Date of Award

8-1985

Degree Type

Thesis

Degree Name

Master of Science in Education (MSEd)

Department

Education and Human Development

First Advisor

Dr. Frances Moroney Whited

Abstract

The purpose of this study was to determine if the quality of writing of third grade students instructed in a structured method of writing would vary from that of a similar group instructed in an unstructured method. The element of learning style that denoted a preference for structure or lack of preference for structure was considered to determine any significant relationship with writing achievement.

This study was conducted over a ten-week period with twenty-four third-grade students. Pre-treatment and post-treatment writing samples were collected. One group of students, (Group I) was instructed using a structured approach to writing. The other group (Group II) was instructed in an unstructured approach to writing. The element of the Learning Styles Inventory: Primary Version that pertained to structure was administered to all subjects.

Data comparing pre-treatment and post-treatment scores of Group I and Group II were analyzed using a dependent t test. Data comparing post-treatment scores of Group I and II were analyzed using an independent t test. Chi-square was used to determine any relationship between writing achievement and learning style.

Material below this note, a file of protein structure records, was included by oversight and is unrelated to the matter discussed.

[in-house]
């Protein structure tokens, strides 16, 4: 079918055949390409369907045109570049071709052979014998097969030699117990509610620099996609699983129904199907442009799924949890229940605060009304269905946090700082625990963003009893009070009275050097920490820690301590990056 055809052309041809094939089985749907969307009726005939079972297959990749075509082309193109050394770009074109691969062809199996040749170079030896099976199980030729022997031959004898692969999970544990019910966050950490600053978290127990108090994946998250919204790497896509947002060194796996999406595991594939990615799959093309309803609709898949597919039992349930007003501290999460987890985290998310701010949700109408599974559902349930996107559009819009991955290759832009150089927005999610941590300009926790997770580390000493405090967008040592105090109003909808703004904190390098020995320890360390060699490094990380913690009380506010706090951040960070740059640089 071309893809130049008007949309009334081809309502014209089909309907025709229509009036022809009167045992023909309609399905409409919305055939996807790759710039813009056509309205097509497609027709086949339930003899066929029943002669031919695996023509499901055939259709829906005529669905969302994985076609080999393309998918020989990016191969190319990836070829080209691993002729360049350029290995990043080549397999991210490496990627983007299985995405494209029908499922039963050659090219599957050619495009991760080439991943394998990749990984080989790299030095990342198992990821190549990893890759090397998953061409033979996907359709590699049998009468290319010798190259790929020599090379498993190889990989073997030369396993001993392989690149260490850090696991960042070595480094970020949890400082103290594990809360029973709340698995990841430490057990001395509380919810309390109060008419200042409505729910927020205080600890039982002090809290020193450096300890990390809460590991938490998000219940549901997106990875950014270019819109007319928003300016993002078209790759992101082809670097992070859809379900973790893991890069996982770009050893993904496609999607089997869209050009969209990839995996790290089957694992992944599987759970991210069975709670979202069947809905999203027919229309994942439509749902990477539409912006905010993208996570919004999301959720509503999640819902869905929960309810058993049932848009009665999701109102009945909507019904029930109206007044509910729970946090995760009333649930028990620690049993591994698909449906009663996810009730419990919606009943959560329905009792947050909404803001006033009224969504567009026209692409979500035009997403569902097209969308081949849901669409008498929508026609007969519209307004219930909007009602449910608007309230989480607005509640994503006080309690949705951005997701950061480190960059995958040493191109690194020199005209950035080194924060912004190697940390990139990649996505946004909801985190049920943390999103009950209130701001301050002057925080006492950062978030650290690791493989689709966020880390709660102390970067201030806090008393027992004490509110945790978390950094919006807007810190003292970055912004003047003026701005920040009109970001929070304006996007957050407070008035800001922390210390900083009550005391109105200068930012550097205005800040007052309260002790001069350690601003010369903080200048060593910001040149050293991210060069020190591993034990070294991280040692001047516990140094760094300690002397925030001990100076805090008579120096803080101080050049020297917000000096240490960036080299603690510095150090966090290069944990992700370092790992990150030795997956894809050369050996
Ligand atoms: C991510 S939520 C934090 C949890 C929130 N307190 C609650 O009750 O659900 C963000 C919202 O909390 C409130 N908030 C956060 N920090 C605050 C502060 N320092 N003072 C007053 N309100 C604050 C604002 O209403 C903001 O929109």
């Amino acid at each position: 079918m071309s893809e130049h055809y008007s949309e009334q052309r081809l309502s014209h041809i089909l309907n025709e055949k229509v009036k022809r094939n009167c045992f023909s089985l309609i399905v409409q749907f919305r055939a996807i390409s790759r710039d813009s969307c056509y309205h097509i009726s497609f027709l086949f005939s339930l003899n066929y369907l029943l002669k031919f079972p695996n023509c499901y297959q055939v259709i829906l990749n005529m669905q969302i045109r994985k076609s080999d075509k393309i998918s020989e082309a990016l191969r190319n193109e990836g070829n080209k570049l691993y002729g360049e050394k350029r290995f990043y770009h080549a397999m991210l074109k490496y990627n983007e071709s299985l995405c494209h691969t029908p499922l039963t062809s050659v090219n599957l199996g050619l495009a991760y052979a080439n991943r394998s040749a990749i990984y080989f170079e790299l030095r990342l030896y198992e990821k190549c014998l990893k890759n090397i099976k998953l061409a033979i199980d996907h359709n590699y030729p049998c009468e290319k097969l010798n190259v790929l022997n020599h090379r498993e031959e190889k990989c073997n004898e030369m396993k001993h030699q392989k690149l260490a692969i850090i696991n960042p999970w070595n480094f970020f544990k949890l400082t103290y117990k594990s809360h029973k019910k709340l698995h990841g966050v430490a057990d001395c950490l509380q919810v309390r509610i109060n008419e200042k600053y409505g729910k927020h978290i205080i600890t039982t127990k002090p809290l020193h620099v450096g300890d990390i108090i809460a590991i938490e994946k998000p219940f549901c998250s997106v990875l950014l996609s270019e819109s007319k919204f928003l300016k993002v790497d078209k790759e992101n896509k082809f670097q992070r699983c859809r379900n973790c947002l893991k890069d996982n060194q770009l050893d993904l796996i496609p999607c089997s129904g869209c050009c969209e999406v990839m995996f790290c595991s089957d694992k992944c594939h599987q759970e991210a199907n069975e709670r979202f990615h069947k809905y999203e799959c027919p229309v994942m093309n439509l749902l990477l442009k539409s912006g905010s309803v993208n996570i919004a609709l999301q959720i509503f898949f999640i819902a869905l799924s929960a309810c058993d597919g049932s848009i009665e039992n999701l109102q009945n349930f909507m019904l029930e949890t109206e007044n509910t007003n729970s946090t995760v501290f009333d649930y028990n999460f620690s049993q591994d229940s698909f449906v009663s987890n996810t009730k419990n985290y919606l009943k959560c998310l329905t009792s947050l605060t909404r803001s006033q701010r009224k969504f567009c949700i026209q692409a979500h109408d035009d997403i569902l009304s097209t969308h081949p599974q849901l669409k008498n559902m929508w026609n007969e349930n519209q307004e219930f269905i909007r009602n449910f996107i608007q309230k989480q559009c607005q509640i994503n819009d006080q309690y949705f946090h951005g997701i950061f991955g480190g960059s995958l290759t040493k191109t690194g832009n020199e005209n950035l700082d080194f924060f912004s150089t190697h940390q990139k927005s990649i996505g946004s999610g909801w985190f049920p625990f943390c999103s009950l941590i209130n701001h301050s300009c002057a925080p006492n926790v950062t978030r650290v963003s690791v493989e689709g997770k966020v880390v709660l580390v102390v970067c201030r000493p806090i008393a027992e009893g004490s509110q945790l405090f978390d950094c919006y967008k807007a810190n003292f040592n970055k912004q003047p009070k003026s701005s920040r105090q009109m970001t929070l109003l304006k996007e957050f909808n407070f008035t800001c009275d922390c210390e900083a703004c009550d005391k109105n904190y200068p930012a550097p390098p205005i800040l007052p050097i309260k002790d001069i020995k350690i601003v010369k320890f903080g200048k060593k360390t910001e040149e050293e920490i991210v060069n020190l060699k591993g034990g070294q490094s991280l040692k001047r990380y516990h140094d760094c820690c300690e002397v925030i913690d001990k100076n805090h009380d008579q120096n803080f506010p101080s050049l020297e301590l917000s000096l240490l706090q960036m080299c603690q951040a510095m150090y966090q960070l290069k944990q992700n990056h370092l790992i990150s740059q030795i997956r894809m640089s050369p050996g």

The analysis of the data revealed that Group I, the group using the structured method, showed a significant gain from pre-treatment to post-treatment samples. There was no significant difference between pre-treatment and post-treatment samples of Group II, but there was some gain. There was no significant difference between the post-treatment scores of Group I and Group II. There was no significant relationship between writing scores and learning style for Group I or Group II.

Based on analysis of the data, the conclusion can be drawn that both groups improved using a process-based writing approach. The structured group demonstrated significant gains. Learning style did not seem to have any relationship to the writing achievement of this group of student over the ten-week treatment period.

Interest in the writing process and the inter-relatedness of learning style and writing achievement reveals numerous areas for further research. This supports awareness of learning styles and use of a process approach to writing in the classroom.

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